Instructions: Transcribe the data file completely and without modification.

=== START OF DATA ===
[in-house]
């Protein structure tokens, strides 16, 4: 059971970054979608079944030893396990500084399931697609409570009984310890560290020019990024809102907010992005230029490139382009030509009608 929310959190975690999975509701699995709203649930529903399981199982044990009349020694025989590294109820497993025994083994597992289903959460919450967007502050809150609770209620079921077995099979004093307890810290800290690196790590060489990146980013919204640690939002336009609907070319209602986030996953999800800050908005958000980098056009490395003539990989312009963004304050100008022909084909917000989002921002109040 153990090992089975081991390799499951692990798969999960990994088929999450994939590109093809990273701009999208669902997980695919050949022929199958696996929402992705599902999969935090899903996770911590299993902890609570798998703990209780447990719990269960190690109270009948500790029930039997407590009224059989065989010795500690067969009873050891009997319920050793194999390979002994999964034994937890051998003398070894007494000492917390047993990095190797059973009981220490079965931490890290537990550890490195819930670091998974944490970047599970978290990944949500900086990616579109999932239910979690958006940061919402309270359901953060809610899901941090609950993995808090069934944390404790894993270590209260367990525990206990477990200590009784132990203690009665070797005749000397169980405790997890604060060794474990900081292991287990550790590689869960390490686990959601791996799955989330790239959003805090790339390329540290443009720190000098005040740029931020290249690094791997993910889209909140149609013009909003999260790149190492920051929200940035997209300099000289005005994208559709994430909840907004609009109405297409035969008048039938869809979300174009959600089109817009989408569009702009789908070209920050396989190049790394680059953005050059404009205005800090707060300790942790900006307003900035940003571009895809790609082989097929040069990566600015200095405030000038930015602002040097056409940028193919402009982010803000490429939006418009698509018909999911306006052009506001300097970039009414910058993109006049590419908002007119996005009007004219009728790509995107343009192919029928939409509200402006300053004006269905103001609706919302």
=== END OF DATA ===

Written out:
[in-house]
């Protein structure tokens, strides 16, 4: 059971970054979608079944030893396990500084399931697609409570009984310890560290020019990024809102907010992005230029490139382009030509009608 929310959190975690999975509701699995709203649930529903399981199982044990009349020694025989590294109820497993025994083994597992289903959460919450967007502050809150609770209620079921077995099979004093307890810290800290690196790590060489990146980013919204640690939002336009609907070319209602986030996953999800800050908005958000980098056009490395003539990989312009963004304050100008022909084909917000989002921002109040 153990090992089975081991390799499951692990798969999960990994088929999450994939590109093809990273701009999208669902997980695919050949022929199958696996929402992705599902999969935090899903996770911590299993902890609570798998703990209780447990719990269960190690109270009948500790029930039997407590009224059989065989010795500690067969009873050891009997319920050793194999390979002994999964034994937890051998003398070894007494000492917390047993990095190797059973009981220490079965931490890290537990550890490195819930670091998974944490970047599970978290990944949500900086990616579109999932239910979690958006940061919402309270359901953060809610899901941090609950993995808090069934944390404790894993270590209260367990525990206990477990200590009784132990203690009665070797005749000397169980405790997890604060060794474990900081292991287990550790590689869960390490686990959601791996799955989330790239959003805090790339390329540290443009720190000098005040740029931020290249690094791997993910889209909140149609013009909003999260790149190492920051929200940035997209300099000289005005994208559709994430909840907004609009109405297409035969008048039938869809979300174009959600089109817009989408569009702009789908070209920050396989190049790394680059953005050059404009205005800090707060300790942790900006307003900035940003571009895809790609082989097929040069990566600015200095405030000038930015602002040097056409940028193919402009982010803000490429939006418009698509018909999911306006052009506001300097970039009414910058993109006049590419908002007119996005009007004219009728790509995107343009192919029928939409509200402006300053004006269905103001609706919302």